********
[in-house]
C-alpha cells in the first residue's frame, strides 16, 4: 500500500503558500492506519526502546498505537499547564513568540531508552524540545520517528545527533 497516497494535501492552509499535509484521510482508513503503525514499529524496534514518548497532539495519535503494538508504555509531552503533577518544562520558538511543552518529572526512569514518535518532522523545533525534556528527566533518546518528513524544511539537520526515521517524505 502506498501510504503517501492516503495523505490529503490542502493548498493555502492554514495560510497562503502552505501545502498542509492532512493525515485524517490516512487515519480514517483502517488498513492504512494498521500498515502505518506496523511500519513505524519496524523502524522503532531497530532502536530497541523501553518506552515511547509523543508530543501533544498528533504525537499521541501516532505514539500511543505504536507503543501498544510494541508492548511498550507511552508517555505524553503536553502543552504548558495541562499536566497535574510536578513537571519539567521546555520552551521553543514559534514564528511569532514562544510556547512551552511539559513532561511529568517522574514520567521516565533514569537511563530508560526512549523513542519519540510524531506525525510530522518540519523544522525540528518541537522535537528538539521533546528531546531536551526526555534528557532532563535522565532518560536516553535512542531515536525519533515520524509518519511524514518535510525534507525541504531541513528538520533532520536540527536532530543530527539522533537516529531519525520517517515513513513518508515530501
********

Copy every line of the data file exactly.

[in-house]
C-alpha cells in the first residue's frame, strides 16, 4: 500500500503558500492506519526502546498505537499547564513568540531508552524540545520517528545527533 497516497494535501492552509499535509484521510482508513503503525514499529524496534514518548497532539495519535503494538508504555509531552503533577518544562520558538511543552518529572526512569514518535518532522523545533525534556528527566533518546518528513524544511539537520526515521517524505 502506498501510504503517501492516503495523505490529503490542502493548498493555502492554514495560510497562503502552505501545502498542509492532512493525515485524517490516512487515519480514517483502517488498513492504512494498521500498515502505518506496523511500519513505524519496524523502524522503532531497530532502536530497541523501553518506552515511547509523543508530543501533544498528533504525537499521541501516532505514539500511543505504536507503543501498544510494541508492548511498550507511552508517555505524553503536553502543552504548558495541562499536566497535574510536578513537571519539567521546555520552551521553543514559534514564528511569532514562544510556547512551552511539559513532561511529568517522574514520567521516565533514569537511563530508560526512549523513542519519540510524531506525525510530522518540519523544522525540528518541537522535537528538539521533546528531546531536551526526555534528557532532563535522565532518560536516553535512542531515536525519533515520524509518519511524514518535510525534507525541504531541513528538520533532520536540527536532530543530527539522533537516529531519525520517517515513513513518508515530501